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Open access
Research Article
28 February 2017

Elevated Cholesterol in the Coxiella burnetii Intracellular Niche Is Bacteriolytic

ABSTRACT

Coxiella burnetii is an intracellular bacterial pathogen and a significant cause of culture-negative endocarditis in the United States. Upon infection, the nascent Coxiella phagosome fuses with the host endocytic pathway to form a large lysosome-like vacuole called the parasitophorous vacuole (PV). The PV membrane is rich in sterols, and drugs perturbing host cell cholesterol homeostasis inhibit PV formation and bacterial growth. Using cholesterol supplementation of a cholesterol-free cell model system, we found smaller PVs and reduced Coxiella growth as cellular cholesterol concentration increased. Further, we observed in cells with cholesterol a significant number of nonfusogenic PVs that contained degraded bacteria, a phenotype not observed in cholesterol-free cells. Cholesterol had no effect on axenic Coxiella cultures, indicating that only intracellular bacteria are sensitive to cholesterol. Live-cell microscopy revealed that both plasma membrane-derived cholesterol and the exogenous cholesterol carrier protein low-density lipoprotein (LDL) traffic to the PV. To test the possibility that increasing PV cholesterol levels affects bacterial survival, infected cells were treated with U18666A, a drug that traps cholesterol in lysosomes and PVs. U18666A treatment led to PVs containing degraded bacteria and a significant loss in bacterial viability. The PV pH was significantly more acidic in cells with cholesterol or cells treated with U18666A, and the vacuolar ATPase inhibitor bafilomycin blocked cholesterol-induced PV acidification and bacterial death. Additionally, treatment of infected HeLa cells with several FDA-approved cholesterol-altering drugs led to a loss of bacterial viability, a phenotype also rescued by bafilomycin. Collectively, these data suggest that increasing PV cholesterol further acidifies the PV, leading to Coxiella death.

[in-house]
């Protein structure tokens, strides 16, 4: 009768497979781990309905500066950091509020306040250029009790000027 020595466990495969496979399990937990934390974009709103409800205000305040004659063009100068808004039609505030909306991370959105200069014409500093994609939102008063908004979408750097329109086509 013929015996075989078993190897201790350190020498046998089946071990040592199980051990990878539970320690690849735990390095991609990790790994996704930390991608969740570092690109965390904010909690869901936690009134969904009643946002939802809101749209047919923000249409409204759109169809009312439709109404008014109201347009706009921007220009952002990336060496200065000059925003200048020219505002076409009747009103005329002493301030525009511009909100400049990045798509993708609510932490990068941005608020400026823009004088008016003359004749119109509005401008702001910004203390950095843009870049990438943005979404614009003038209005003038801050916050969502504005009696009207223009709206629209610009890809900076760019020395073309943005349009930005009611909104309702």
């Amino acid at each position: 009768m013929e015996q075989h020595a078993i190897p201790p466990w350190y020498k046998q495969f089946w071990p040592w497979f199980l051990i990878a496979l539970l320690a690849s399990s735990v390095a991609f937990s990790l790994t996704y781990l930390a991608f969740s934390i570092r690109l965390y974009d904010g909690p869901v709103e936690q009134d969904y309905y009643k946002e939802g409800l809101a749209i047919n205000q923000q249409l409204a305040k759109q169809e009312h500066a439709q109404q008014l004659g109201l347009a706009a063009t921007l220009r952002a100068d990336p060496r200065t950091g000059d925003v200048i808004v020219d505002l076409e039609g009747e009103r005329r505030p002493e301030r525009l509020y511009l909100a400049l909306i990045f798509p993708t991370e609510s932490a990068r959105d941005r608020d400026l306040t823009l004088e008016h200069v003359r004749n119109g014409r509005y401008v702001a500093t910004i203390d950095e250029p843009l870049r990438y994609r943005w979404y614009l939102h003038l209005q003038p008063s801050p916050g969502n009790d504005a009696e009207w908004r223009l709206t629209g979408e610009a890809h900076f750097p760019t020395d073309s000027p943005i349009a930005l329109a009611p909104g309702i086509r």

IMPORTANCE The intracellular Gram-negative bacterium Coxiella burnetii is a significant cause of culture-negative infectious endocarditis, which can be fatal if untreated. The existing treatment strategy requires prolonged antibiotic treatment, with a 10-year mortality rate of 19% in treated patients. Therefore, new clinical therapies are needed and can be achieved by better understanding C. burnetii pathogenesis. Upon infection of host cells, C. burnetii grows within a specialized replication niche, the parasitophorous vacuole (PV). Recent data have linked cholesterol to intracellular C. burnetii growth and PV formation, leading us to further decipher the role of cholesterol during C. burnetii-host interaction. We observed that increasing PV cholesterol concentration leads to increased acidification of the PV and bacterial death. Further, treatment with FDA-approved drugs that alter host cholesterol homeostasis also killed C. burnetii through PV acidification. Our findings suggest that targeting host cholesterol metabolism might prove clinically efficacious in controlling C. burnetii infection.

INTRODUCTION

Cholesterol is known to play key roles in cardiovascular disorders, obesity, diabetes, and infectious diseases caused by numerous bacterial, viral, and protozoal pathogens. Intracellular pathogens in particular target cholesterol at various stages of infection. For example, Mycobacterium bovis and Helicobacter pylori directly target cholesterol as a “docking site” to stabilize interactions with the host cell membrane and initiate internalization (13). Mycobacterium spp., Brucella suis, Listeria monocytogenes, Leishmania donovani, and Plasmodium falciparum appear to target cholesterol-rich lipid rafts during entry into both phagocytic and nonphagocytic cells (313). Once inside the cell, cholesterol is often targeted during establishment of the intracellular niche and bacterial growth. For example, Mycobacterium tuberculosis and Mycobacterium leprae accumulate cholesterol in the early phagosome as a mechanism to inhibit phagosome-lysosome fusion and promote pathogen survival (1416). M. tuberculosis also utilizes a cholesterol import system to hijack host cell cholesterol as a carbon and energy source (17). Chlamydia trachomatis intercepts cholesterol trafficking from the Golgi apparatus and incorporates cholesterol into the Chlamydia-containing inclusion body as well as the bacterial cell wall (18). Thus, modulation of cellular cholesterol by diverse microbial pathogens appears to play an important role in promoting pathogen entry, survival, and subsequent disease.